Social Republicanism (french: social républicain) is French center-right nationalist mass movement that is also republican, corporatist, anti-communism and anti-fascism. Its motto is 'Travail, Famille, Patrie'.
The Parti social républicain (PSR, Social Republican Party) was founded by François de La Rocque in 1930 as the political and electoral successor of the Croix de Feu (1927).
The PST unlike traditional French right-wing parties has an extensive membership among the middle and lower classes. The PSR mobilizes, recruits and promotes members and followers through a variety of associated organizations (sporting societies, mutual help, labor organizations, youth organizations, and leisure and vacation camps).
It is anti-parliamentarian, but respecting and promoting the republican legality. Social republicanism advocates a presidential regime to end the instability of the parliamentary regime of the Third French Republic. The PSR proposes a new civic republicanism for all French citizens and members of the French Union.
Its corporatism is an economic system founded on the association of capital and labor. Along economic dirigisme and volontarisme (namely the defense of spatial planning, economic planning, and Keynesianism).
The PSR in favor of a social legislation inspired by Catholic social teachings. Its program includes a 40 hour working week, paid leaves, minimum wage and right to strike. A key element of its program is the protection and promotion of of the family. The PSR advocates women's suffrage and full social and legal equality. Female militants are heavily involved in grassroots activities at the neighborhood level.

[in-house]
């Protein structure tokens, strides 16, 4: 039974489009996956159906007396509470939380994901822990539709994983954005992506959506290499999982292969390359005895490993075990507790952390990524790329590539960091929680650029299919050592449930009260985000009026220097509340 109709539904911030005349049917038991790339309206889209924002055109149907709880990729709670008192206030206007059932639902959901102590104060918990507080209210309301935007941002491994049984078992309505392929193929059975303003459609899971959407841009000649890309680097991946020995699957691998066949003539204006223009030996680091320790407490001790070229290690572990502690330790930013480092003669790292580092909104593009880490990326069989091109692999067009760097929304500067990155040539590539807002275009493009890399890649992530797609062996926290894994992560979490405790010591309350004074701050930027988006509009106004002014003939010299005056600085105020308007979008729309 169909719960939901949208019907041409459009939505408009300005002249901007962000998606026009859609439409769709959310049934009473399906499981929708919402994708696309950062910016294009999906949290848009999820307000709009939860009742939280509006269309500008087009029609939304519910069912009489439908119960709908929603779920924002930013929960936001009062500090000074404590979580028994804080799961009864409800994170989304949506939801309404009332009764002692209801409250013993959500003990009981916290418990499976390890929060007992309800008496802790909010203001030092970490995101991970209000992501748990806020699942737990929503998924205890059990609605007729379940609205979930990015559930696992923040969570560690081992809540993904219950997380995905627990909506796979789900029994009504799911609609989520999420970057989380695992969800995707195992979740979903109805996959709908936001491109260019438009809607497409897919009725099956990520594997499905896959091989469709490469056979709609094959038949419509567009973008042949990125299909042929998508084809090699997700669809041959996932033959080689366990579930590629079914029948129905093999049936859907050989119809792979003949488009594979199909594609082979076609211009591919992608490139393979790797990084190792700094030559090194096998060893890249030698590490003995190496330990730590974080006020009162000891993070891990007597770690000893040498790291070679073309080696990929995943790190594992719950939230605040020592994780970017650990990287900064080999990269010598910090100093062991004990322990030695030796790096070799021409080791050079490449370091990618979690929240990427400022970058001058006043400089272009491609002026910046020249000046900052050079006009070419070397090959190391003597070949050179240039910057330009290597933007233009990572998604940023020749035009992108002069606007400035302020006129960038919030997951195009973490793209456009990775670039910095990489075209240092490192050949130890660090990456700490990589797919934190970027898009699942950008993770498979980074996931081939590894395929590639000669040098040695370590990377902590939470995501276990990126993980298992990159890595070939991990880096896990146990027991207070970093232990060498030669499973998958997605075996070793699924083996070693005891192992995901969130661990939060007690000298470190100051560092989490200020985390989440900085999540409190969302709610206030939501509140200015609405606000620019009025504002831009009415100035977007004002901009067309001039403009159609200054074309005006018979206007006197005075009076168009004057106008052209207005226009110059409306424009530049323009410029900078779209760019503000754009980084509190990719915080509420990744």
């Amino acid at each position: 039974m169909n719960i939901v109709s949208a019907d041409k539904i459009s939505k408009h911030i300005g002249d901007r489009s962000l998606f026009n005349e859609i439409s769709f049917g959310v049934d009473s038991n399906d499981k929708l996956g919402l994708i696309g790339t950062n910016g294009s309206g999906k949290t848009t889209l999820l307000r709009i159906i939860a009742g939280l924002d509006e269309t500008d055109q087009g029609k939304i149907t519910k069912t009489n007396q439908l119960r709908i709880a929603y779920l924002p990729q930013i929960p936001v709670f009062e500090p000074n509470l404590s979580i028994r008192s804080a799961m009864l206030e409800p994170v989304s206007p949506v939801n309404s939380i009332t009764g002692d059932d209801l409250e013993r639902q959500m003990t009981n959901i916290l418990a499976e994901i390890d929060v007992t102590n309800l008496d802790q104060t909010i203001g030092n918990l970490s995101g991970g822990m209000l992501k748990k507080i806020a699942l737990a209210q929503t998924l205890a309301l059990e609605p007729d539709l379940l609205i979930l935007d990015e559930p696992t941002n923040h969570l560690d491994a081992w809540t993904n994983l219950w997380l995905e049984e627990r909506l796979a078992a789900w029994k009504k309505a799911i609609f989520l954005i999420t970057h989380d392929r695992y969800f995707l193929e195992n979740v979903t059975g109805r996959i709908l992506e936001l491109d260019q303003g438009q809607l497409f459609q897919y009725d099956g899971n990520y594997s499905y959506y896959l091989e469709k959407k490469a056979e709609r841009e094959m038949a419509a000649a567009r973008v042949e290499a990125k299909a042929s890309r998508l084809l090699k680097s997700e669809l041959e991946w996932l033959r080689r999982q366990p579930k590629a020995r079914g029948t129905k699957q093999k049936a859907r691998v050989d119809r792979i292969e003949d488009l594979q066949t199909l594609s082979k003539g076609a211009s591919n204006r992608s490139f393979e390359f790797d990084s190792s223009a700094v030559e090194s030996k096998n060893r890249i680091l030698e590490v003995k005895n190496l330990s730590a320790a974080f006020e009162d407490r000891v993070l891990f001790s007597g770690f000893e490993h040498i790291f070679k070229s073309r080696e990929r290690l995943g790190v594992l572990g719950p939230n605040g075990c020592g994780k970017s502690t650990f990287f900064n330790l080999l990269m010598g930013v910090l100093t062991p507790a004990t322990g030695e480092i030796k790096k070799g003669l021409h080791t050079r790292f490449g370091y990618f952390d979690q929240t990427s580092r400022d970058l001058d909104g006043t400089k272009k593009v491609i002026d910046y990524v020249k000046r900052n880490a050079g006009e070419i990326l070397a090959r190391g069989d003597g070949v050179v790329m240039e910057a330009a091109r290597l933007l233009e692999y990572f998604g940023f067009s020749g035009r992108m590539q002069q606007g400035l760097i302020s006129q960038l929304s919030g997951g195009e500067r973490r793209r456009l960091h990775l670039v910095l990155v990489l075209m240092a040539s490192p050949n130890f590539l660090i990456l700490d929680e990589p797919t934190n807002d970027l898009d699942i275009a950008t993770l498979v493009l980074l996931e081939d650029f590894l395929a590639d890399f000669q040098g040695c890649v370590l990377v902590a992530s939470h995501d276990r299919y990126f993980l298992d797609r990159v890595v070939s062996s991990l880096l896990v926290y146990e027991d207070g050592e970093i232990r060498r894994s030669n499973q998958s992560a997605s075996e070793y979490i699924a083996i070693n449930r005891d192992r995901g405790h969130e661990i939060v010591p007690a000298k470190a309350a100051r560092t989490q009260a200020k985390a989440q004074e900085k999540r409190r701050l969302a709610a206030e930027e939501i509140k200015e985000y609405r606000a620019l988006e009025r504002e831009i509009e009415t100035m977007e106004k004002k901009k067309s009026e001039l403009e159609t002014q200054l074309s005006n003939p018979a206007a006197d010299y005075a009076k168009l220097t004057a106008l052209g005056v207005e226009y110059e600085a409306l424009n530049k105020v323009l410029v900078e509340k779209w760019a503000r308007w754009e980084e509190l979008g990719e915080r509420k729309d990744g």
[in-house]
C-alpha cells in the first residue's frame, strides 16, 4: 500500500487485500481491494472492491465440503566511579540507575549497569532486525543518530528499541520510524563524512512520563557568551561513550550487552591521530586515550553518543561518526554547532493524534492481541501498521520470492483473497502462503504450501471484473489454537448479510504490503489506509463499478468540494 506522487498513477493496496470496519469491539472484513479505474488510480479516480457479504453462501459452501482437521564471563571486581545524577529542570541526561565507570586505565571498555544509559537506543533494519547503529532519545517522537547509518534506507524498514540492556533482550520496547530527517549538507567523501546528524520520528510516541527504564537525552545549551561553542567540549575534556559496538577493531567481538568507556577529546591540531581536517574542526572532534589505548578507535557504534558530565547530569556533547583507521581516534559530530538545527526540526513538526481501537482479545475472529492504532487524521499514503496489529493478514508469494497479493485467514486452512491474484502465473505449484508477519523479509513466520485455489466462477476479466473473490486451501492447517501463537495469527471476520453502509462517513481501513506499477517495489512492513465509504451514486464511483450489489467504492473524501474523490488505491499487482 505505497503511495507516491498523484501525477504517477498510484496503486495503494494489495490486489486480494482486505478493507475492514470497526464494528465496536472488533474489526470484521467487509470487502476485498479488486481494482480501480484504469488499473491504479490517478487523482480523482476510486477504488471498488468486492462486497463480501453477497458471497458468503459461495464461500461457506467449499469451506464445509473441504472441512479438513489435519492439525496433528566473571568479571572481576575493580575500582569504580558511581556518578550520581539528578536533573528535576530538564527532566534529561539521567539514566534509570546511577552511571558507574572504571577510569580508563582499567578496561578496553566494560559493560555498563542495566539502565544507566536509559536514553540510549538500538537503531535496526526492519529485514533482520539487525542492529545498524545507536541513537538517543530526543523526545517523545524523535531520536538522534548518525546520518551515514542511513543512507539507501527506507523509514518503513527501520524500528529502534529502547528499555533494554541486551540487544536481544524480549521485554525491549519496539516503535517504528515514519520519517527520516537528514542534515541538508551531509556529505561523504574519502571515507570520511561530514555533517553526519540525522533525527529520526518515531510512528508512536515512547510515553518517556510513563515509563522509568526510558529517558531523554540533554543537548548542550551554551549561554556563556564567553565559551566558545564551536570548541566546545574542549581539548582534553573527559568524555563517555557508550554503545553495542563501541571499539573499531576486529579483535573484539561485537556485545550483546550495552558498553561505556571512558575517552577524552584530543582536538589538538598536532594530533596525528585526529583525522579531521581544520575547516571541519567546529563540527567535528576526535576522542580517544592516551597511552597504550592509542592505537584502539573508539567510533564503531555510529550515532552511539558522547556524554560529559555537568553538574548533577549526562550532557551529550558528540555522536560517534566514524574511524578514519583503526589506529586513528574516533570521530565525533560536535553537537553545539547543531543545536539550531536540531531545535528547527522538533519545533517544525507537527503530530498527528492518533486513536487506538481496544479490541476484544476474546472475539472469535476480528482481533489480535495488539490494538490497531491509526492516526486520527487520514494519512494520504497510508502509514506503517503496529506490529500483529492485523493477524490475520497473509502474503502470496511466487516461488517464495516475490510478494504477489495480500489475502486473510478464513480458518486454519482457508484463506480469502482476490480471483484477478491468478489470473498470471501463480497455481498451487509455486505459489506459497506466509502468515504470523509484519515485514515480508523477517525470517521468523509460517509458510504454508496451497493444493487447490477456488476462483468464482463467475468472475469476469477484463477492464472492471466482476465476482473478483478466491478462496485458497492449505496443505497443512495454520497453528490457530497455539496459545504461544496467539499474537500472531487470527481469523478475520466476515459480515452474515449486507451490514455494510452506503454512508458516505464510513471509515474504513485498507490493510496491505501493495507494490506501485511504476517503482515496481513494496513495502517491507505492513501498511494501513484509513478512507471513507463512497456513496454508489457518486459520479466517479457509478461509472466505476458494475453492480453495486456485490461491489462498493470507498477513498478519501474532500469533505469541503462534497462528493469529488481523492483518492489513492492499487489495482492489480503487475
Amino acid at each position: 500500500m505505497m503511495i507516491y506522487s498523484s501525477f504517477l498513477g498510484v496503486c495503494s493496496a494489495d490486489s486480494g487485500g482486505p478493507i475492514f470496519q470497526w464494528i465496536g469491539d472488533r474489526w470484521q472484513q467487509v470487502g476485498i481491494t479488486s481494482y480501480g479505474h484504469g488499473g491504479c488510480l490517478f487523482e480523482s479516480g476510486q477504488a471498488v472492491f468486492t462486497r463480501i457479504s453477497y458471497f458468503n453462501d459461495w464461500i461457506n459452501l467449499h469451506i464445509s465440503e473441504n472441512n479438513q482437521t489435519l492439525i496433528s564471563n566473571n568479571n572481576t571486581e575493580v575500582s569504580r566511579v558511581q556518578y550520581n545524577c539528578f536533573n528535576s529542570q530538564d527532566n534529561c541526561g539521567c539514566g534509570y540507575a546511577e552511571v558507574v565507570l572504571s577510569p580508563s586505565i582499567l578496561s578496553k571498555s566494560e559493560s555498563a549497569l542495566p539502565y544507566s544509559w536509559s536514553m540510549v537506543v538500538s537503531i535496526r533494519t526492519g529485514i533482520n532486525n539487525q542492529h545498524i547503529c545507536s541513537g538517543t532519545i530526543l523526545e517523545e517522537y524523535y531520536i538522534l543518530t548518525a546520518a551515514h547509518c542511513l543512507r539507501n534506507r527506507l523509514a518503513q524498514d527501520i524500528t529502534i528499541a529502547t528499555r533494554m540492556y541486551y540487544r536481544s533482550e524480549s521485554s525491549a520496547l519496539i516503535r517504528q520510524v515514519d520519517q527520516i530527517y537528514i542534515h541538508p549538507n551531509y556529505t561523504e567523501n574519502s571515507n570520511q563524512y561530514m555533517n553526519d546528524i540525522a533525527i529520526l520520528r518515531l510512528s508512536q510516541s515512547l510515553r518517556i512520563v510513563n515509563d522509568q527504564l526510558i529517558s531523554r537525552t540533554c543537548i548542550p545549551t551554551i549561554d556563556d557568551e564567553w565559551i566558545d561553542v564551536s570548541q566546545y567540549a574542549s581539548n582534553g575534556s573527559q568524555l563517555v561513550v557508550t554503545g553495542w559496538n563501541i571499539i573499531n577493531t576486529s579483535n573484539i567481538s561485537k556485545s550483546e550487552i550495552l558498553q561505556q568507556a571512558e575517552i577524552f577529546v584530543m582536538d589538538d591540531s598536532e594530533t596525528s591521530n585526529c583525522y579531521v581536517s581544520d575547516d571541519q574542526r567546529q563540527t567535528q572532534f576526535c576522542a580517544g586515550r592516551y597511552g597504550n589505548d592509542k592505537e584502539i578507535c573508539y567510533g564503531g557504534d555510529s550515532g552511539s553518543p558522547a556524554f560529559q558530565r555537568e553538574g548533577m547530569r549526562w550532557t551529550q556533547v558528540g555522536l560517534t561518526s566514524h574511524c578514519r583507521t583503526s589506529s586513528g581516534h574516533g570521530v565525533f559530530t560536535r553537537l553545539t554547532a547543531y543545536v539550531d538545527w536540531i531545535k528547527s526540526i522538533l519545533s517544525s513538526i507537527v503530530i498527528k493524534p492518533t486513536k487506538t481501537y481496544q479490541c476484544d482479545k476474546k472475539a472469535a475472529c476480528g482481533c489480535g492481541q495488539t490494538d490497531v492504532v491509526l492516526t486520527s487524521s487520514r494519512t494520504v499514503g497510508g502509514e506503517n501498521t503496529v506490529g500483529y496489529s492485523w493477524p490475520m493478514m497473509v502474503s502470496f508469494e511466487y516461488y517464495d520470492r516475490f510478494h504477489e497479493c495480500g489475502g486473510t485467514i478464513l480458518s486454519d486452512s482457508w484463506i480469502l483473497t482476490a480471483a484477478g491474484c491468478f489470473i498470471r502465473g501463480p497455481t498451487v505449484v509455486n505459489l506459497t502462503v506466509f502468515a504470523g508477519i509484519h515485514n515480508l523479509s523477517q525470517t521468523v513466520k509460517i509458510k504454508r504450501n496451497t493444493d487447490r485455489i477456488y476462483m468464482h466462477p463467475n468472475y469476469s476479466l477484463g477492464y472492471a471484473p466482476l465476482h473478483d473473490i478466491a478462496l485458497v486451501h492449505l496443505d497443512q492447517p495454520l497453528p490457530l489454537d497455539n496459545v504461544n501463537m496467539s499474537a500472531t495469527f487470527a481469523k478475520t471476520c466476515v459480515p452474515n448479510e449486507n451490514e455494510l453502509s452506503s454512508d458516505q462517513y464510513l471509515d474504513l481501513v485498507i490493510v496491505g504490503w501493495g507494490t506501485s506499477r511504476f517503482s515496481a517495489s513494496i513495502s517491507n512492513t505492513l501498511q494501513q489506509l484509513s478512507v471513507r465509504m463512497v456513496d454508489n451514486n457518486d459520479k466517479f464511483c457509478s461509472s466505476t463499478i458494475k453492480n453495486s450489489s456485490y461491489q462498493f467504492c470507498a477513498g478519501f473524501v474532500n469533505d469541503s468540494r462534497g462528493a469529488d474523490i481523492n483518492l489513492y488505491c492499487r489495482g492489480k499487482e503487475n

The PSR promotes a strong national defense.
Its colonial policy was the promotion of closer links with overseas territories and cultural promotion (Francophonie). The Loi organique sur l'Union française (1936) was approved based on this values. Its work in the French Union was characterized in heavy investments in public works, promotion of private and public investment in Africa and Asia. The cultural dimension of the Francophonie was done by a reorganization of overseas public education and private schools.
Although the PSR is not anticlerical it established good working and fraternal relations with the governments and republican parties of Spain and Portugal.
The organism of the PSR are the President, Executive Committee of 15 members, Directing Committee, regional councils, departmental federations, communal sections. The communal sections are the basic party structure.
The annual National Congress debates and votes the party program, political line and any resolution presented by the delegates or the Executive Committee. It elects the President for a five year term and Executive Committee annually. Unlike traditional right-wing parties it enforces party discipline to all its members, parliamentary group and other elected national, regional and local representatives by means of discipline commissions in all its national, regional, departmental and communal levels.
The PSR has informal factions that exist part of the party life but they are not allowed to organized within the party. The main factions are:
- Social Republicans
- Social Christians
- Republican Workers
- 'Non-Conformists' groups
Overseas parties associated with the PSR
Keeping with its promotion of closer links between Metropolitan France and Overseas territories the party statute allows the association of overseas parties with the PSR. This association can be by means of an autonomous regional council or associated party. Members of the overseas party can participate in the PSR's inner organization and likewise members of the PSR in the overseas parties.
Autonomous regional councils have been established in French Guiana, Antilles, La Reúnion and French India, Wallis-Futuna, and New Caledonia. The overesas parties members are the French Polynesia (Social Union of Polynesia, USP) and Territory of Kwang-Chou-Wan (Party of Civic and Social Action, PACS).